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Silly Bandz Craze Suddenly Gets a Little 'Meshuga'

August 26, 2010 By:
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Rabbi Emily Losben-Ostrov displays her playful creations.

Sitting in Moish & Itsy's Deli-Restaurant in Newtown back in the spring, Rabbi Emily Losben-Ostrov, originally of Bucks County, was having a hard time explaining to her parents, Steve and Andrea Losben, the concept of Silly Bandz.

(For the record, they are the thin, colorful rubber bracelets that take a variety of shapes and have become popular among elementary-school kids.)

Luckily, an example was just within reach. Their waitress happened to sport a few on her wrist -- presents from her kids.

Losben-Ostrov, who serves as religious leader and director of education at Sinai Reform Temple in Bay Shore, N.Y., on Long Island, had noticed that seemingly all of her students were wearing them. One had even given her a band shaped like a pig. (Losben-Ostrov quipped that she happens to be a rabbi that likes pigs.)

But the rabbi said that she found it troubling when she noticed a student wearing a band in the shape of a Christmas tree. An online search for Jewish silly bands came up empty, she noted, and that's where the idea came to design them herself.

"I wanted to be able to give our Jewish kids something to wear on their wrists to be proud of," said the 33-year-old, who grew up attending Shir Ami-Bucks County Jewish Congregation in Newtown.

Elastic Idea
And so, the company Meshuga Bands (www.meshuga-bands. com) was born. Losben-Ostrov enlisted the help of her husband, Ruben Ostrov, as well as her parents here and siblings in New York.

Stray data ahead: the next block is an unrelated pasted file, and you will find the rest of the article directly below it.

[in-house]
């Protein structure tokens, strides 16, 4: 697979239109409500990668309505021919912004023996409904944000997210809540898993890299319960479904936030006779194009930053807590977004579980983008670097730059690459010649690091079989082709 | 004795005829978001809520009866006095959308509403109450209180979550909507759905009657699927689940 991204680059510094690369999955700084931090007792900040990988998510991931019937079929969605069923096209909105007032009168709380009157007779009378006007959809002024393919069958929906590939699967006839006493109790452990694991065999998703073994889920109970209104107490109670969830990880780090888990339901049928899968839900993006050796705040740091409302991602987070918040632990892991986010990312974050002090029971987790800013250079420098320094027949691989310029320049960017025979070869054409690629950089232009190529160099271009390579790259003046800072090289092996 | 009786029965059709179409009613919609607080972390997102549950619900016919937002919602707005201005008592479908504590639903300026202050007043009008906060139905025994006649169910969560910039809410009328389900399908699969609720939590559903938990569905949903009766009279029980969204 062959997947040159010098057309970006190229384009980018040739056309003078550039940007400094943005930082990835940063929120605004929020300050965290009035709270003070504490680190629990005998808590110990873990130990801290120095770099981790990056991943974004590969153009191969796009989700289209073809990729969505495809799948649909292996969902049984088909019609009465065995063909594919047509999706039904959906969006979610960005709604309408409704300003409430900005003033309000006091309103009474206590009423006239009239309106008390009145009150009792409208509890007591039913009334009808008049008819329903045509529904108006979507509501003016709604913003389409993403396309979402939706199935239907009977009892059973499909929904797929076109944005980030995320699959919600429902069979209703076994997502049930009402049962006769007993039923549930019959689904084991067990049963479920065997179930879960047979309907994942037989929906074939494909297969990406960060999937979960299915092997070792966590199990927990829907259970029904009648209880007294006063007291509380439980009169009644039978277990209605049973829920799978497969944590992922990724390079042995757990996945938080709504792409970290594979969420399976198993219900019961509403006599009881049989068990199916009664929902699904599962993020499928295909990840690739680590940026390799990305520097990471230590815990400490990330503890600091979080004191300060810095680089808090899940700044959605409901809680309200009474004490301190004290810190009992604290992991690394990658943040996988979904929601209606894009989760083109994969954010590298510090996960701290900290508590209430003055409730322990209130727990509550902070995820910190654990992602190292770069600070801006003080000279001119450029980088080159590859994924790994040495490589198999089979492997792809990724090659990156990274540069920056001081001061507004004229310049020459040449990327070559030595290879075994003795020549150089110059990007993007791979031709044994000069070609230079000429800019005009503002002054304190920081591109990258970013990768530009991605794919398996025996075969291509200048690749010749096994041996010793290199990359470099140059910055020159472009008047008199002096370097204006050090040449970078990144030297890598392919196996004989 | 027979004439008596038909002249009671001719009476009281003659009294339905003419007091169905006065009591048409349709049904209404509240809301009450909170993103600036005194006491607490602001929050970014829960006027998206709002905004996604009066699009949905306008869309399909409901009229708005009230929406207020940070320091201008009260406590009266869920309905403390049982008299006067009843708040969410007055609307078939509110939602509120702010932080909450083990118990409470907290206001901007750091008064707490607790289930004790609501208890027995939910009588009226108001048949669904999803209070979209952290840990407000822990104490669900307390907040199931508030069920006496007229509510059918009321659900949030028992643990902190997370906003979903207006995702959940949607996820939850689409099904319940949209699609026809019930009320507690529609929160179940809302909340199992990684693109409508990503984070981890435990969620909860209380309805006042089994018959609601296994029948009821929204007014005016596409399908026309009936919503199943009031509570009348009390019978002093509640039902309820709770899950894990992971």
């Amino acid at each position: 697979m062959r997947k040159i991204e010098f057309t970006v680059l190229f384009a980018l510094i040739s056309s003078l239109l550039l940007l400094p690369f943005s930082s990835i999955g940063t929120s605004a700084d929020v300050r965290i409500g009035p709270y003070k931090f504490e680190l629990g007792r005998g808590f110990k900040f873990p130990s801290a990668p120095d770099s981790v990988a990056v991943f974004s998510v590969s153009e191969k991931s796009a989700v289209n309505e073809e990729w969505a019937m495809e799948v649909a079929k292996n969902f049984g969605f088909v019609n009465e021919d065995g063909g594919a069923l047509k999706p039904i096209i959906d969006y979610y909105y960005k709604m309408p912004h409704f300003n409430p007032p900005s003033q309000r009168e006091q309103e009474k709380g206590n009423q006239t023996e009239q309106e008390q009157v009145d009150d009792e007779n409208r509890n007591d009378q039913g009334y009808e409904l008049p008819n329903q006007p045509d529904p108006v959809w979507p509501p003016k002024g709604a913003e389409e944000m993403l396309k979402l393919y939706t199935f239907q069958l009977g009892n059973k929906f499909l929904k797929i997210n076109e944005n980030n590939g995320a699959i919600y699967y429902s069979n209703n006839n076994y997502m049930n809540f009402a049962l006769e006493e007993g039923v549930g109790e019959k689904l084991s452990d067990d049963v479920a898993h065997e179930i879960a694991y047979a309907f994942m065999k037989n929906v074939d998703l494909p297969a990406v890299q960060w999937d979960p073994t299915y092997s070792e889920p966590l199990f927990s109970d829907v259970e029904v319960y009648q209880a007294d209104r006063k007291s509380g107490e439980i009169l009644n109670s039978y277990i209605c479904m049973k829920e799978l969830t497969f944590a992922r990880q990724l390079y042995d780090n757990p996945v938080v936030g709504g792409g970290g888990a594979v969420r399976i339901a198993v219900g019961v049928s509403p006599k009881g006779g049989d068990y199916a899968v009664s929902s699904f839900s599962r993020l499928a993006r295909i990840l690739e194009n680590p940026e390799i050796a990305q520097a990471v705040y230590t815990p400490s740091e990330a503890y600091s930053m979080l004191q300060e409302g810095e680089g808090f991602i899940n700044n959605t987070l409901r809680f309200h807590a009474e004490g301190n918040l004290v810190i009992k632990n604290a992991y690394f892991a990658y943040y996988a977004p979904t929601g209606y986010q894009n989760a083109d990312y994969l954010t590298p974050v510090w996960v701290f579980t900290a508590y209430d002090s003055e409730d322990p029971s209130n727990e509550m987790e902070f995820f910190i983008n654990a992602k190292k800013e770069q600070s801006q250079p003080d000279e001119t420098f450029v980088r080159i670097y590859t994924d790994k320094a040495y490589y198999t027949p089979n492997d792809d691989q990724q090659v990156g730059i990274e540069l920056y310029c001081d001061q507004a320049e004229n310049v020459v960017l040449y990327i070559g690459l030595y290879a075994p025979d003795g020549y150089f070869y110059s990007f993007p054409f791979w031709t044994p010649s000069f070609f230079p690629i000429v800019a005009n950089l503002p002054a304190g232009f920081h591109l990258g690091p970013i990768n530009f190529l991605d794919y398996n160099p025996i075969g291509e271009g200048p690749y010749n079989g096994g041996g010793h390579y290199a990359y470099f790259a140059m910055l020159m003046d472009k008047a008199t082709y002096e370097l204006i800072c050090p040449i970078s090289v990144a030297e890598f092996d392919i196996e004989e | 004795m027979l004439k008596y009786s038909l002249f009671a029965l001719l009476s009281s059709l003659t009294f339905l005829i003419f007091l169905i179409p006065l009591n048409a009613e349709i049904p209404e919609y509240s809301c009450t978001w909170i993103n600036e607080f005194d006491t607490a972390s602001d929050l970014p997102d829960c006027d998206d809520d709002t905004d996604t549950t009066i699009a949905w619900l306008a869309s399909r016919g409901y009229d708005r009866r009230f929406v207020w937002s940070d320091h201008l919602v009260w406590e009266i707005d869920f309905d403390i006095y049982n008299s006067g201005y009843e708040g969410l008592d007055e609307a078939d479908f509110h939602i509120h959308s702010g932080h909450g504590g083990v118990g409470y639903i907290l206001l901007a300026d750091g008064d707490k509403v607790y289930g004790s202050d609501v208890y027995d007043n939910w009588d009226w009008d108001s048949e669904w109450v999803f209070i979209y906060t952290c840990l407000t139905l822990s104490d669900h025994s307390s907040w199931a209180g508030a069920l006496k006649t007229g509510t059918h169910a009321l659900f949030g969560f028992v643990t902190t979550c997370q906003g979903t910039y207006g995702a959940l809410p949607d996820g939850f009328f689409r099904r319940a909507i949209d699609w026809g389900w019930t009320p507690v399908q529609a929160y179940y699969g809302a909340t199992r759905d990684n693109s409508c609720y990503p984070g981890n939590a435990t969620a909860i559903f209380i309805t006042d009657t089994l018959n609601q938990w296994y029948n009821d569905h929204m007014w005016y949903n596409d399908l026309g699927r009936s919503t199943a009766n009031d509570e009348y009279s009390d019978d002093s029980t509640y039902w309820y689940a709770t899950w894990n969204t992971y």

The $5 packs come with 12 bands in six shapes: a Torah, a Magen David, a dreidel, a shofar, a chai and a hamsa.

And they just introduced a glow-in-the-dark version that she calls the Ner-Tamid; plans for Chanukah-themed shapes are in the works.

The idea has apparently taken off.

So far, they've sold more than 3,000 packs.

The gift shops at Shir Ami, Temple Sinai in Dresher and Congregation Beth Or in Maple Glen have purchased sets, she said.

"My hope was really to help instill a sense of pride and making being Jewish more fun," explained the rabbi, who served as an intern at the Jewish Exponent in the late 1990s.

"The kids are already involved in playing with the bands -- and giving them and trading them and sharing them with their friends -- and I thought it would be great to add some Judaism into that to."

Losben-Ostrov said that the trend has even crossed boundaries: Not only are her Reform students getting into it, but her ultra-Orthodox nieces and nephews are wearing them as well. (Ruben Ostrov grew up in an Orthodox enclave in Brooklyn, N.Y.)

While, Losben-Ostrov claimed to be the first in the game, other companies are marketing Jewish Silly Bandz as well, including www.biblicalbandz.com.

She said that she hopes synagogues and other organizations are able to use their product as a means to do fundraising. She also acknowledged that she is at least hoping the venture can recoup its costs, which hasn't happened yet.

Added the rabbi: "We want to also bring in a Jewish aspect to a very secular fad." 

 

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